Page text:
Sukarno was followed by Suharto, whose authoritarian government left little room for radical and ultra-conservative Muslims. In 1998 the democratic reform era "Reformasi" began. "Democratization has suddenly washed Islamist actors into the public eye and given them space to organize," says Schröter.

Indonesia's founding president Sukarno

Influence of Wahhabism on the education system

More recently, the massive influence from the Gulf States, especially Saudi Arabia, but also from Egypt has been added. Conservative Islam with a Wahhabi character has mainly gained a foothold in the educational system. Schröter refers to a large number of scholarship holders who have studied in Saudi Arabia, for example, and then return to Indonesia with ultra-conservative convictions, where they would have a considerable influence on society as multipliers.

In this context, Damshäuser names the pesantren (Islamic schools), of which there are numerous in the country. Here too, with the support of foreign money, conservative Islam is often taught. It is therefore no coincidence that the country's youth in particular are becoming more and more radical.

Failure of the Democratic Elites?

Schröter sees a failure of the political elite, who have not succeeded in filling the democratic constitution of the country and the liberal basic orientation of the Pancasila with life. She judged Jokowi's first term in office: "He did not meet the high expectations that were placed on him." Neither in terms of human rights nor in combating progressive Islamization had he achieved anything.

Sections of civil society are disappointed by Jokowi. In the 2014 election campaign, he promised to advocate pluralism. Little of this has been felt in the past five years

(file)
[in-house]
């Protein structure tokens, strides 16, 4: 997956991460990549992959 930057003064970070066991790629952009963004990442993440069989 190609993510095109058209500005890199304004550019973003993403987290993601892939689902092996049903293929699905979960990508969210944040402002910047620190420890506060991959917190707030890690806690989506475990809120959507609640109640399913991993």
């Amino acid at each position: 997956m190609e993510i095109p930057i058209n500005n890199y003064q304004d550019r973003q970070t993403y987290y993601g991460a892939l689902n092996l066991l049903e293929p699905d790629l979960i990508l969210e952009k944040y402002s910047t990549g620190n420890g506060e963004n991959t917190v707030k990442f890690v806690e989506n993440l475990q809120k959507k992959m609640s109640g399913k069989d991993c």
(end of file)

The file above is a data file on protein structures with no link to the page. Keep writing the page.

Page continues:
Damshäuser criticizes: "The political elite in Indonesia is too often ready to betray their ideals in favor of crude populism." At the same time, he restricts: "But maybe it is a clever move by Jokowi to approach political Islam." Indonesian politicians would have to answer the following question for themselves: "What is more dangerous: increasing Islamization or an open division in the country?" Damshäuser can understand that Jokowi, as president of a multiethnic state with a long history of domestic violence, makes concessions here in order not to risk the stability of the country. "Possibly in the hope of integrating and taming the Islamic forces." Of course, it is not certain whether this will succeed in the long term.

Overall, Damshäuser is a little more optimistic than Schröter. "A relapse into the authoritarian conditions before the 'Reformasi' or even the establishment of an Islamic state is highly unlikely."

Correction: An earlier version of the article stated, "Around 80 percent of voters in 2017 were between 17 and 34 years old, according to a study by Saiful Mujani Research Consulting." The information is incorrect and has been corrected on the basis of the study mentioned and another study by the Australian Lowy Institute. Please excuse this mistake.